4. Setup the server and harden it

You will need to access the command line in your server from your terminal.

ssh root@<your server IP>

Then run the following commands, including creating the acme.json file which will allow letsencrypt to later store the certificate for https:

touch acme.json
chmod 600 acme.json
apt update && apt upgrade -y #keep the current configuration file when prompted
apt install fail2ban ufw -y
ufw default deny incoming
ufw default allow outgoing
ufw allow ssh
ufw deny http
ufw allow https
ufw enable

5. Create Rails app with Litestack

About Litestack: Litestack is a Ruby gem that provides both Ruby and Ruby on Rails applications an all-in-one solution for web application data infrastructure. It exploits the power and embeddedness of SQLite to deliver a full-fledged SQL database, a fast cache , a robust job queue, a reliable message broker, a full text search engine and a metrics platform all in a single package.

rails new myapp -c tailwind

You don’t have to use Tailwind, I just do it by default now on all my projects.

Add the Litestack gem to your Gemfile.

bundle add litestack
rails generate litestack:install

This will update a number of files including your cable.yml to use litecable **and your **database.yml to use Litestack’s litedb adapter to wrap around SQLite.

6. Set up configuration

Go into config/envrionments/production.rb and use these settings where you see the config for cache store:


config.cache_store = :litecache, {path: Rails.root.join("db/production/production_litecache.sqlite3")}
config.active_job.queue_adapter = :litejob

Create a yml file for litejob to add more configuration at config/litejob.yml.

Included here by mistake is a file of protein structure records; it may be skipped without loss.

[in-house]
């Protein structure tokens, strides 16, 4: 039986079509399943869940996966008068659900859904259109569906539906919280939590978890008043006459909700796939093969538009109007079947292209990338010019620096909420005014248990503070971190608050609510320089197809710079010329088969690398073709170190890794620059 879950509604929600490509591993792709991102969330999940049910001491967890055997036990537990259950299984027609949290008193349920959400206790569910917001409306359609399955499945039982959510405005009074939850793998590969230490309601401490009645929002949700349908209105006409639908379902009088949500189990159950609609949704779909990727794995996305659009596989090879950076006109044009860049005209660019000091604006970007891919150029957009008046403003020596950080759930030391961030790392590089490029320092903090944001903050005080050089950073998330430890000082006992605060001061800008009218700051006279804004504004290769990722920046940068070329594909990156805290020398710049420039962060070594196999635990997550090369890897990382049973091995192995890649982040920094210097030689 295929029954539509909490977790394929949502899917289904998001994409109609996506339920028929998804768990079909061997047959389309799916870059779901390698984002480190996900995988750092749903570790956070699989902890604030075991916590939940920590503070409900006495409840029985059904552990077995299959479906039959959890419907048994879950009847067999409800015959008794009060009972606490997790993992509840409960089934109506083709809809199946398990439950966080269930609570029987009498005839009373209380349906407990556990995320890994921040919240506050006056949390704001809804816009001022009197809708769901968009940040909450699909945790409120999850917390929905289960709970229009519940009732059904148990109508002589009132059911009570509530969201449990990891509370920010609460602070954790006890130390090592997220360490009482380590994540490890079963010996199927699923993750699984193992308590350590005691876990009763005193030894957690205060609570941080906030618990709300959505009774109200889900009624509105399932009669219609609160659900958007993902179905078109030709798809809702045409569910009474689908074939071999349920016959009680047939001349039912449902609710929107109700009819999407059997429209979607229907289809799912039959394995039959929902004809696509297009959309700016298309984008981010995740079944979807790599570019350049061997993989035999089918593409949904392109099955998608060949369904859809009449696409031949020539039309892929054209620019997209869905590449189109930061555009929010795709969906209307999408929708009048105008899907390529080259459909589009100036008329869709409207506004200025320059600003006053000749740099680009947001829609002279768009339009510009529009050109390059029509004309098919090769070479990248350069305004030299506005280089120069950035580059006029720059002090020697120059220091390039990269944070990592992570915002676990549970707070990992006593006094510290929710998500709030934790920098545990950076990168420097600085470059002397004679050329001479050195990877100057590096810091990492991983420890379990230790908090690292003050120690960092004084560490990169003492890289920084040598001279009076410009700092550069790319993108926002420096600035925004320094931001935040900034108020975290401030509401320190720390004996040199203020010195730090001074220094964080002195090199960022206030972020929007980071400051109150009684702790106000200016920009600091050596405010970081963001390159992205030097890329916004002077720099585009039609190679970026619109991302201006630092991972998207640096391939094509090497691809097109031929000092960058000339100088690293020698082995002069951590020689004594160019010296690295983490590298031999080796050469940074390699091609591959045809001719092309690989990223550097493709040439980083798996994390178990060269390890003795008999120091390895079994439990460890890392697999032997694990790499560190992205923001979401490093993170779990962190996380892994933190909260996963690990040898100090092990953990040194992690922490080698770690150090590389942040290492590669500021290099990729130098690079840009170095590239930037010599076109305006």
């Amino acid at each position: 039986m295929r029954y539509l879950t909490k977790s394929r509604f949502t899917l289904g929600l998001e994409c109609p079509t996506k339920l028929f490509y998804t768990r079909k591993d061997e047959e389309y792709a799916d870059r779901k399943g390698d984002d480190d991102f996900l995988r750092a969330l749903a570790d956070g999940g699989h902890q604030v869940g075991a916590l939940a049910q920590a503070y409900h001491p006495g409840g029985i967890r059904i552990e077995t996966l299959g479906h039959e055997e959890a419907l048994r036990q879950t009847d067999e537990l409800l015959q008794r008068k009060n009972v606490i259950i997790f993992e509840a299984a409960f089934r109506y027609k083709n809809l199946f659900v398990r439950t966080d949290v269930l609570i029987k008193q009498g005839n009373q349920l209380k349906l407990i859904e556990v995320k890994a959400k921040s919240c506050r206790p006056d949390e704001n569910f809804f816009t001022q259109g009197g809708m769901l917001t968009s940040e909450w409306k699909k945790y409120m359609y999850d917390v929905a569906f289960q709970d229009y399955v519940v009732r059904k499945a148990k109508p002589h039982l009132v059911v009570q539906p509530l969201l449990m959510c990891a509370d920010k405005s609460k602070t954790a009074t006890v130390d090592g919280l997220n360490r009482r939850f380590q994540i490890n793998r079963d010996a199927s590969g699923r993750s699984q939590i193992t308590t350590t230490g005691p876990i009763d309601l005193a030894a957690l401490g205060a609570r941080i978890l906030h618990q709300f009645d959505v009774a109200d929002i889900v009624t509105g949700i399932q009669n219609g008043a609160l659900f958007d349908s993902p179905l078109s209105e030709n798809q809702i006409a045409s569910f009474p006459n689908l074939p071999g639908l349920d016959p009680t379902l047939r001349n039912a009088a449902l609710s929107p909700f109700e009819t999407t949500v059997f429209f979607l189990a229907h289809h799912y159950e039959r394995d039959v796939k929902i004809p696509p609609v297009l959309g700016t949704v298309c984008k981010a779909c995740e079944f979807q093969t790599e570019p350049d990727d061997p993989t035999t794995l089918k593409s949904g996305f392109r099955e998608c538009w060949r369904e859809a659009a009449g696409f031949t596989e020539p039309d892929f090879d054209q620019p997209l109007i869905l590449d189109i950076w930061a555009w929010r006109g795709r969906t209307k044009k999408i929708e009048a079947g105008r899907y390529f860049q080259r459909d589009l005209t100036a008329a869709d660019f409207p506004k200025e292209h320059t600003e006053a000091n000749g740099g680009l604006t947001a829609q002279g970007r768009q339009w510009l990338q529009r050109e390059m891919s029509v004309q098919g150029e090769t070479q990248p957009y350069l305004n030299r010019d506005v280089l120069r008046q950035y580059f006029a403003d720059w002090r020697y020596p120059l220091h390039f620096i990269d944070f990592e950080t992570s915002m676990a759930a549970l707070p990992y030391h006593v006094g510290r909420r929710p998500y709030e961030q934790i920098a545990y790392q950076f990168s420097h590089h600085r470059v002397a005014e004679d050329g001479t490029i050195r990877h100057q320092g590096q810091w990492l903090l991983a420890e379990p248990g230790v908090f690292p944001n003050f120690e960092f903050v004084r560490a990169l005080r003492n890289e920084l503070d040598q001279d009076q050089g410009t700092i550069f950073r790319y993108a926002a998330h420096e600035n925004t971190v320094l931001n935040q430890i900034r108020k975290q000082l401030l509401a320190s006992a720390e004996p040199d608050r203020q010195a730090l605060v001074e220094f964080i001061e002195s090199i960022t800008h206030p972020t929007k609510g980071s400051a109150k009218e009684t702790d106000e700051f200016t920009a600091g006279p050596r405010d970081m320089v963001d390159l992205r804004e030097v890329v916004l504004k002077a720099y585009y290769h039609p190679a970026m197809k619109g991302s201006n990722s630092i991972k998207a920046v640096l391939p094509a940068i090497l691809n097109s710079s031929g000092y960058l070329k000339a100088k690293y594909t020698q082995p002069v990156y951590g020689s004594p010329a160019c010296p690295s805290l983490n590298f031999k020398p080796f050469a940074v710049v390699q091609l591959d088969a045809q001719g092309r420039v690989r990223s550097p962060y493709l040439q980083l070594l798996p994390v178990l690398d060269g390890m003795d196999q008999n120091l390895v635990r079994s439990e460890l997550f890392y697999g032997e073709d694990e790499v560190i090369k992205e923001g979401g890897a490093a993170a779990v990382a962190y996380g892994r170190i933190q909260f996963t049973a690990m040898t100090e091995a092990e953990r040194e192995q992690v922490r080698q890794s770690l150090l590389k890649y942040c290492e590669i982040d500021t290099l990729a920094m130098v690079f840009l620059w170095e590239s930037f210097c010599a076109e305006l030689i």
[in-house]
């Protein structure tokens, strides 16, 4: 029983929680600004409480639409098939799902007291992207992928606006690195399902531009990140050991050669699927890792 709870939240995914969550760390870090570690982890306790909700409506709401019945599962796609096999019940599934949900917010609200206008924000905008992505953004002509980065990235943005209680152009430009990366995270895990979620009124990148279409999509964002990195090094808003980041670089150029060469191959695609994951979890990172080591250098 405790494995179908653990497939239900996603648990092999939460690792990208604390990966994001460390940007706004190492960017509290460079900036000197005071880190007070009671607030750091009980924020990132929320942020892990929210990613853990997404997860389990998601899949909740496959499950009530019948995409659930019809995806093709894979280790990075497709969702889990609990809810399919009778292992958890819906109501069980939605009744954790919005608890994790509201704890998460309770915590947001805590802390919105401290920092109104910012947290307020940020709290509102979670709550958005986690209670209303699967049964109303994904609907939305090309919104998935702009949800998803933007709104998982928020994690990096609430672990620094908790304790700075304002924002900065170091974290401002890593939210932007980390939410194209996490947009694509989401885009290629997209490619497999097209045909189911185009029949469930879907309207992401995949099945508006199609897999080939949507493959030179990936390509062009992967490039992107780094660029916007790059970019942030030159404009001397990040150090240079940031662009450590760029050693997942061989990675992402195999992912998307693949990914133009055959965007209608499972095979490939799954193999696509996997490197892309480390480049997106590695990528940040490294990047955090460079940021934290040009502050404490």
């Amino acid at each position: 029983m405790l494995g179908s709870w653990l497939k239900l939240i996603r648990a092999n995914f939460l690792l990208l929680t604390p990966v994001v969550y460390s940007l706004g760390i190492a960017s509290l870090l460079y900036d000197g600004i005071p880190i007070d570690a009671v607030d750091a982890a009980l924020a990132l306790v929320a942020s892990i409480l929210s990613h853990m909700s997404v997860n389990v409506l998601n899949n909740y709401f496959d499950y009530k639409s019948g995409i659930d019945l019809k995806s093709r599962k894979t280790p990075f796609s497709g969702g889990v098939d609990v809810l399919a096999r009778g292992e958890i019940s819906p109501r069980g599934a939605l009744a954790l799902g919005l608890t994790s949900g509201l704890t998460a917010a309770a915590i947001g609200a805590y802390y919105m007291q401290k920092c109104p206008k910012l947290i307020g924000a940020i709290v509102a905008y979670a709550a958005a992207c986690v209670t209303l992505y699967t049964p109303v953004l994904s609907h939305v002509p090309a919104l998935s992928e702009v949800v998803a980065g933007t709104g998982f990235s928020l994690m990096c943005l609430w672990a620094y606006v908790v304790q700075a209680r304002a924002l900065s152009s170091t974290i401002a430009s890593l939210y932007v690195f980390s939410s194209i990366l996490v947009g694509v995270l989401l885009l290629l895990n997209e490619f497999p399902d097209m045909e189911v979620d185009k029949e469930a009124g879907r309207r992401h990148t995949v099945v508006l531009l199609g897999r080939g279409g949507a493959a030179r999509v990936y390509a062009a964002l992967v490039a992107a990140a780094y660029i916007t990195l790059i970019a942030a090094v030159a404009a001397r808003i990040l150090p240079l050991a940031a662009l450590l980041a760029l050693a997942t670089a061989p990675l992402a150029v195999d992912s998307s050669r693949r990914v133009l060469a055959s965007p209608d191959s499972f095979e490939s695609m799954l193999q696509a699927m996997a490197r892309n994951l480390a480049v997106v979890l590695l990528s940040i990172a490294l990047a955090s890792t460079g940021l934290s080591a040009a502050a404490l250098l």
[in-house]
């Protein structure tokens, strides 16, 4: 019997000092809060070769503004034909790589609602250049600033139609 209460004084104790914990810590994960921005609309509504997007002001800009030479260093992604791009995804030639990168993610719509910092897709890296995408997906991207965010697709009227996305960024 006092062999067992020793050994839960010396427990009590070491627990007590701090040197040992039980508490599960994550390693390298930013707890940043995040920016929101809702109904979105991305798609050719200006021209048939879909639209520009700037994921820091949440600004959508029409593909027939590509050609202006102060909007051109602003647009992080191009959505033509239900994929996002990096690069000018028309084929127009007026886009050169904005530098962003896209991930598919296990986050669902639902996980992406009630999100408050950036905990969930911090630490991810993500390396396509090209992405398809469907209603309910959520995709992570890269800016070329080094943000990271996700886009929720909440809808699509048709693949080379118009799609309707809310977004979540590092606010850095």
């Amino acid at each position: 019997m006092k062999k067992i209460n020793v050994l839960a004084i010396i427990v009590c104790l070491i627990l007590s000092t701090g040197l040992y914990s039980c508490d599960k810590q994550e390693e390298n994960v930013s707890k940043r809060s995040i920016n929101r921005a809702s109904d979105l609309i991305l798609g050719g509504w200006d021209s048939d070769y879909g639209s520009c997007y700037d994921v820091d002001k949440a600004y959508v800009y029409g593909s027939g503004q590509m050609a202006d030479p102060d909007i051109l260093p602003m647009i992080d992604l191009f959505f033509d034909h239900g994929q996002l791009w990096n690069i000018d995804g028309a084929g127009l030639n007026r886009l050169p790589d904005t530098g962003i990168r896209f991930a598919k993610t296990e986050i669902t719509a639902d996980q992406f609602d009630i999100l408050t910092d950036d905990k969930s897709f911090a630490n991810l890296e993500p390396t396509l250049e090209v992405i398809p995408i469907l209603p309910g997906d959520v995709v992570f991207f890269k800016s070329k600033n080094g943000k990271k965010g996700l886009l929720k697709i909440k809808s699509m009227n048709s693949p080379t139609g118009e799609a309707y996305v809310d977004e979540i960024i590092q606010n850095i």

- [default, 1]
    - [important, 3]
    - [urgent, 5]
    - [critical, 10, "spawn"]

These are arbitrary names that you can use to specify the priority when queuing jobs. The numbers must be 1-10 with 10 being the highest priority.

Be sure to add the flag for assume ssl in your configuration too - or a Kamal deploy will not work. Look for force ssl and add this.


config.force_ssl = true
config.assume_ssl = true

7. Let’s add Kamal

You can install Kamal globally with a gem install Kamal command. But I also add it to my Rails bundle.

bundle add kamal
kamal init

Once you run the kamal init command, it will create a config/deploy.yml file and a .env file.

Now let's add the environment variables to the .env file first.


Some quick notes here:

  • The Kamal Registry Password can be obtained on Docker Hub. In your account, go to your profile in the top right corner, then click on My Account and then go to Security and generate an Access Token to use as your Password.
  • Rails Master Key comes from the master.key file in your Rails app.
  • The Litestack Data Path is arbitrary but I use "./db" and we will later set up a persistent volume for our database storage in the same structure as a typical rails app. So the database will live in the folder "/rails/db/" and Litestack will join the folder for "production" just like it would in development.
  • The Litestream Database Path is set to where the database will live after we do the next step of setting up the config/deploy.yml.
  • The Litestream Replica URL is how I set mine up to the S3 Bucket and folders I wanted to backup my database to. You can choose the folder structure you want but I wanted mine to be identical to the production environment.